And yes, interacting with real humans can be awkward and risky on all kinds of levels.

But how can people live their hours behind a device and then be vibrant, wholesome, contributing, flourishing husbands and wives and church members and mentors and artists and teachers and committee members?

Passivity and consumerism bleed into crippled, selfish relationships where I must feel good and cozy all the time, or I’ll escape into a device. Saying YES to interacting with real humans now exercises the muscles necessary later to love the difficult son or daughter, the awkward small group member, the selfish committee member. Refusing to interact in real life results in shriveled, diminished humans, which is an ugly alternative to what God dreamed for us. Is interaction with real people easy? Nope, not always.

If it were easy, everyone would be doing it.

Be all here

My phone shows only my Whatsapp, Messenger, and email notifications on the lock screen. I don’t need anything else when I’m working or socializing. I don’t have to know what’s going on on Facebook or Instagram until I’m alone and have time to open the app.  If I leave for an evening and I’m not the driver, the phone usually stays home. Others have heavier responsibilities than I, and don’t have the luxury of being as untethered as I am. But if they’re not a Person of Pressing Responsibility, I wonder why the phone can’t stay on their table a few hours until they get back.

This extends to taking pictures. We’ve all seen the circle of friends who are looking down into their phones at the pictures they’ve just taken instead of out into each other’s eyes. Or they’re contorting themselves to take a Instagram-worthy picture instead of internalizing the moment.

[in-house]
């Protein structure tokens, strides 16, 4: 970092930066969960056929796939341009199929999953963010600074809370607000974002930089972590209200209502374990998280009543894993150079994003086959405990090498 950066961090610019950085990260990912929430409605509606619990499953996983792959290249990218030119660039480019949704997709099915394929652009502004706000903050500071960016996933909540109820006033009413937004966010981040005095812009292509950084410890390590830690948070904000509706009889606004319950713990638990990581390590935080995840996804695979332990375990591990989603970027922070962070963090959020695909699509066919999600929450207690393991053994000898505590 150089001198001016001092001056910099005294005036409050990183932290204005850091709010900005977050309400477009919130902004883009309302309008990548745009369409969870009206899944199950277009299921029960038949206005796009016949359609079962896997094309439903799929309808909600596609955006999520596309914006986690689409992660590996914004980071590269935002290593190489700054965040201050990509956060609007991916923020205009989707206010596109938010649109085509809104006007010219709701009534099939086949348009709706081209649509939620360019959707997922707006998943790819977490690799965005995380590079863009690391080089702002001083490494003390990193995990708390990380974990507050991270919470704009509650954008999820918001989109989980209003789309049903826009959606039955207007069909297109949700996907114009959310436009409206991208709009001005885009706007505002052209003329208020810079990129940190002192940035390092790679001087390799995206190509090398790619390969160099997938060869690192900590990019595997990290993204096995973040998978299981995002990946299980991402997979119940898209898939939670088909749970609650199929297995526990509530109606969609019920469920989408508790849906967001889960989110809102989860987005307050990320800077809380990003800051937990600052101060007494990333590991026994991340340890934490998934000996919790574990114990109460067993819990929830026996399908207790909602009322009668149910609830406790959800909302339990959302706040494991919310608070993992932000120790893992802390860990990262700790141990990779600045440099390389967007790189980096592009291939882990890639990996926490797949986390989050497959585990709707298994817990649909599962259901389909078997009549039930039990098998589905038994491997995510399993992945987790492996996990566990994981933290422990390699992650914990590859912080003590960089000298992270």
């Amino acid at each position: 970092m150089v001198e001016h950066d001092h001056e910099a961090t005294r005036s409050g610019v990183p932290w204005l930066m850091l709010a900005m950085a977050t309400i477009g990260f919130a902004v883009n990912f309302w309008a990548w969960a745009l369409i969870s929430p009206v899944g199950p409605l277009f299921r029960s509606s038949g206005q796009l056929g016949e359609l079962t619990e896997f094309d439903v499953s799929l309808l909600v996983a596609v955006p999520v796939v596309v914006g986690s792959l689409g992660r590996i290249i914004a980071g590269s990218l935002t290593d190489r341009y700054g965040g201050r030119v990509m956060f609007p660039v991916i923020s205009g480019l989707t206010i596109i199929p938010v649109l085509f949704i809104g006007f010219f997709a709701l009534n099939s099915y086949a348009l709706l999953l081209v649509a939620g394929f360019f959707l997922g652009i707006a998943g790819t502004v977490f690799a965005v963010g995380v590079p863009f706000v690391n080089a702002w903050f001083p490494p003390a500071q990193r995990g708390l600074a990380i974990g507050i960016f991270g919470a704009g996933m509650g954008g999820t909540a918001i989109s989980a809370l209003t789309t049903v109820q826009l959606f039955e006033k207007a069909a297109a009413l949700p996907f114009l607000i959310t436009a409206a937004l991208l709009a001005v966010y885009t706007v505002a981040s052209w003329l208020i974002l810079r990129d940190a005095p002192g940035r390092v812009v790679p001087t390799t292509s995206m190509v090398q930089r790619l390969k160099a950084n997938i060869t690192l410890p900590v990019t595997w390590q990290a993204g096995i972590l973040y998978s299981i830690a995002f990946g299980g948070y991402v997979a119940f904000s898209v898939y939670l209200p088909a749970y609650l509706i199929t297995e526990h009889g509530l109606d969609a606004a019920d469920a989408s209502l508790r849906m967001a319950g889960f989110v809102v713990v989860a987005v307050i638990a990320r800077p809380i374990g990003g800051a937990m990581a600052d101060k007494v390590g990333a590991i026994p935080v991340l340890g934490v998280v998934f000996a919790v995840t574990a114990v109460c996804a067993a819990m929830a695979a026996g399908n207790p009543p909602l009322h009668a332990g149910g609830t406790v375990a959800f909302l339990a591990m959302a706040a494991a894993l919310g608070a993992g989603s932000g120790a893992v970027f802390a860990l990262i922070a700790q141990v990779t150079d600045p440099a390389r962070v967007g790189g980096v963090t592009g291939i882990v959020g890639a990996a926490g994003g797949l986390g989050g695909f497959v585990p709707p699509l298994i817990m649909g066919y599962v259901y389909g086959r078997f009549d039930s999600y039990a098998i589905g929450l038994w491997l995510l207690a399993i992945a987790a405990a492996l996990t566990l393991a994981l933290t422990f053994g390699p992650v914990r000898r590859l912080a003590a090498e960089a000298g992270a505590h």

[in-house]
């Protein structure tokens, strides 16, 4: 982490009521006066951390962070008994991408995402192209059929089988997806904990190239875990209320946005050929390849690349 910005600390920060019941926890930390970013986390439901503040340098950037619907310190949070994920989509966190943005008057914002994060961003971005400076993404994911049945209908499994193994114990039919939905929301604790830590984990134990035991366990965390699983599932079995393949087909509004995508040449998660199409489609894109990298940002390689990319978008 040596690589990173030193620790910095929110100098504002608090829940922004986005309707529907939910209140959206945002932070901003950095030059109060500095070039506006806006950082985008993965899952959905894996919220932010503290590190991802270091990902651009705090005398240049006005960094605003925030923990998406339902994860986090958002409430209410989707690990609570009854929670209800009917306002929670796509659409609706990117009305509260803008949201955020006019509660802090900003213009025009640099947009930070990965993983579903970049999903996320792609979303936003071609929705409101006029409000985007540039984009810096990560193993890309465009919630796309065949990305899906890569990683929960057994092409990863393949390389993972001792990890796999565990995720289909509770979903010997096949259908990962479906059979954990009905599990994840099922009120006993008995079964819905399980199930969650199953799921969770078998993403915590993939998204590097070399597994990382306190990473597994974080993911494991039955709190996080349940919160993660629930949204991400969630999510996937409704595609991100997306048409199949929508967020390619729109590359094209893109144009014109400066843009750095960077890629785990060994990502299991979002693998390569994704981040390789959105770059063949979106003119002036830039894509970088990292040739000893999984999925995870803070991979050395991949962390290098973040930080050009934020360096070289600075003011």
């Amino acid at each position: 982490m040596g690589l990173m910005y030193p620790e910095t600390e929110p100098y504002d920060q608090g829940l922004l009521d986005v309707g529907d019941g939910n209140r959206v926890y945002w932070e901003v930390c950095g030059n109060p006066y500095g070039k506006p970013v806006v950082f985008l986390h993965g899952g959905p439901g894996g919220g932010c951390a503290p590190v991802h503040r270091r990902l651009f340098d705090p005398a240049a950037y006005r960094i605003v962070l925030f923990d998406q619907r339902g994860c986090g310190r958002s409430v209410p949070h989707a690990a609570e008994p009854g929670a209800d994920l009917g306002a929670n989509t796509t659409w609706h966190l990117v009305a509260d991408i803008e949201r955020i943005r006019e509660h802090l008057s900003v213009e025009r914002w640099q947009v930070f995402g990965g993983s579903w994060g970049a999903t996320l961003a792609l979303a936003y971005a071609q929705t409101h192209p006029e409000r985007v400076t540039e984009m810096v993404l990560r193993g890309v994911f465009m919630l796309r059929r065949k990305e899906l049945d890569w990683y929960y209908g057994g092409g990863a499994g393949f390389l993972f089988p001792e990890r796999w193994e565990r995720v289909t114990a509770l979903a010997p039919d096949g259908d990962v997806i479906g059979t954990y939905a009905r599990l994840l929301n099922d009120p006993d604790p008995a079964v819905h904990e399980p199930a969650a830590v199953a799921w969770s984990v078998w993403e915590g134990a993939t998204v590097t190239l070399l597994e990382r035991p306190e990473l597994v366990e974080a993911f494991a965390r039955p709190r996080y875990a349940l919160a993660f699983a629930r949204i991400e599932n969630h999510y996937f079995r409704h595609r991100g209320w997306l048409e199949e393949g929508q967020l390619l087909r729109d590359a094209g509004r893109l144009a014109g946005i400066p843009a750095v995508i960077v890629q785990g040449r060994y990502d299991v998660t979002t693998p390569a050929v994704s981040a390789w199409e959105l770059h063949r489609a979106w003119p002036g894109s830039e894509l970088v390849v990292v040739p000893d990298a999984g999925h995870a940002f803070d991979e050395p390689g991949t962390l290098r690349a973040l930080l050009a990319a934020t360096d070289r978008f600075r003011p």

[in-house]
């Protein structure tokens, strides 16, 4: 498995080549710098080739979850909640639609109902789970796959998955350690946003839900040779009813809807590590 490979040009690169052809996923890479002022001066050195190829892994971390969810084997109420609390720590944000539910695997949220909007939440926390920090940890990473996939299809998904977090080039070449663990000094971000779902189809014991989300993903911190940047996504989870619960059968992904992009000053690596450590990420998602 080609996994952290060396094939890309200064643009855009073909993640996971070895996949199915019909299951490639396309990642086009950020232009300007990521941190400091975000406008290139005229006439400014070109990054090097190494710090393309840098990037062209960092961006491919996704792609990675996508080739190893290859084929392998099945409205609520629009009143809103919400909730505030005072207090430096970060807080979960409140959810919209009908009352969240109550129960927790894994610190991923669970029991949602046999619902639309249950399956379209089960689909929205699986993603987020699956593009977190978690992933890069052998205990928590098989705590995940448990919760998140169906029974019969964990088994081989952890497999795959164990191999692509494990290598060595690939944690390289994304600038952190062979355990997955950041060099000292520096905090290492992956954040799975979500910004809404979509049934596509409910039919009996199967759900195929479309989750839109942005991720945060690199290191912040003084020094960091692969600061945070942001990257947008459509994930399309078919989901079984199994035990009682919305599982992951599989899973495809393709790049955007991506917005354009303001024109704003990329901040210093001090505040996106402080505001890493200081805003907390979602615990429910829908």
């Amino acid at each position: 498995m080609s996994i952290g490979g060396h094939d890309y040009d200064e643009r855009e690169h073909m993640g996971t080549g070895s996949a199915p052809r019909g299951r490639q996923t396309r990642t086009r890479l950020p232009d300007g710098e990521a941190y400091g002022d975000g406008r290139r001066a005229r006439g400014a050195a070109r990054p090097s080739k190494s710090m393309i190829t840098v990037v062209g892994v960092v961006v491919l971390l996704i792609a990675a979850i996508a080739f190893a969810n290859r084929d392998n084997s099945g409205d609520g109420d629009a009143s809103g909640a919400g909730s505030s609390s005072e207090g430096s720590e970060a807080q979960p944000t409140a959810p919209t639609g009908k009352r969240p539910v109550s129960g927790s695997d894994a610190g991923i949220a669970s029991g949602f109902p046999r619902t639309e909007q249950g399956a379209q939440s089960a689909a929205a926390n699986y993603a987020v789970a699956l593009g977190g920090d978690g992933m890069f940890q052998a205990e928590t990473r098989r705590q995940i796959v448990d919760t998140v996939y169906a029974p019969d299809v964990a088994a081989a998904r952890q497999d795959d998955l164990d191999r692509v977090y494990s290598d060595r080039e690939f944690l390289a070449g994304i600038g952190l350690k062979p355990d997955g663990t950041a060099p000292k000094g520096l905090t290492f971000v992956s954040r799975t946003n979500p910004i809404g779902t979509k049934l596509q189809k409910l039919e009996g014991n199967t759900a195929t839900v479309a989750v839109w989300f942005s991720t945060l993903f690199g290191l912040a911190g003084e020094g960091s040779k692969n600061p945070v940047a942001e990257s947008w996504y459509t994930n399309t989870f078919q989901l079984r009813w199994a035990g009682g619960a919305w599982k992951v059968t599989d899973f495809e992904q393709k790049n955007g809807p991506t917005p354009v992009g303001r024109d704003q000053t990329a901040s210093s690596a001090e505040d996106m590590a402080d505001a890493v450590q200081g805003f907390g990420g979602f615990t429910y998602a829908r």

It makes my heart hurt to see that, but I feel the rub. Last Monday evening I was in a choir rehearsal. I’m so excited to be in an 80+ voice choir for Larry Nickel’s “A Cappella Christmas Cantata.” Part of my job is to publicize the event, and pictures do that best, right? But I felt so conflicted because I could either be a good choir member and stay engaged with the singing. Or I could take action shots. But I couldn’t do both, and when I tried, I failed on both fronts. sigh

Then yesterday I spent the day with a small group of pals critiquing writing projects. It was a lovely atmosphere, and I kept thinking about how I could capture part of it in a picture. After several hours of being all there, I tried surreptitiously to take a picture, but it wasn’t a good one and it still derailed the conversation toward styling a picture and talking about #vscobasics. Some conversations can afford to be interrupted with a camera, and some can’t. I’ve decided that my best moments don’t make it to the internet because they’re so sweet and precious, not for public consumption, and too valuable to interrupt with a camera.

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The disrupting shot

There are people in my life who have shaped me enormously, and they do it by being completely present with me. When they talk to me, they make me feel like I’m the most important person in their world. They ask thoughtful questions that show me they remember our last conversation even if it was a long time ago. They’re not grabbing at a pocket, or glancing at a screen when it dings. They have a million other things to do, but in that moment, they’re with me, and my soul is soothed in a way that no screen can mimic. The tilt of the head, the squint of the eye, the wink, or touching my arm tell me that they are all there, and I find it deeply restorative. We don’t have a selfie to document the moment but something real and lasting happened inside me.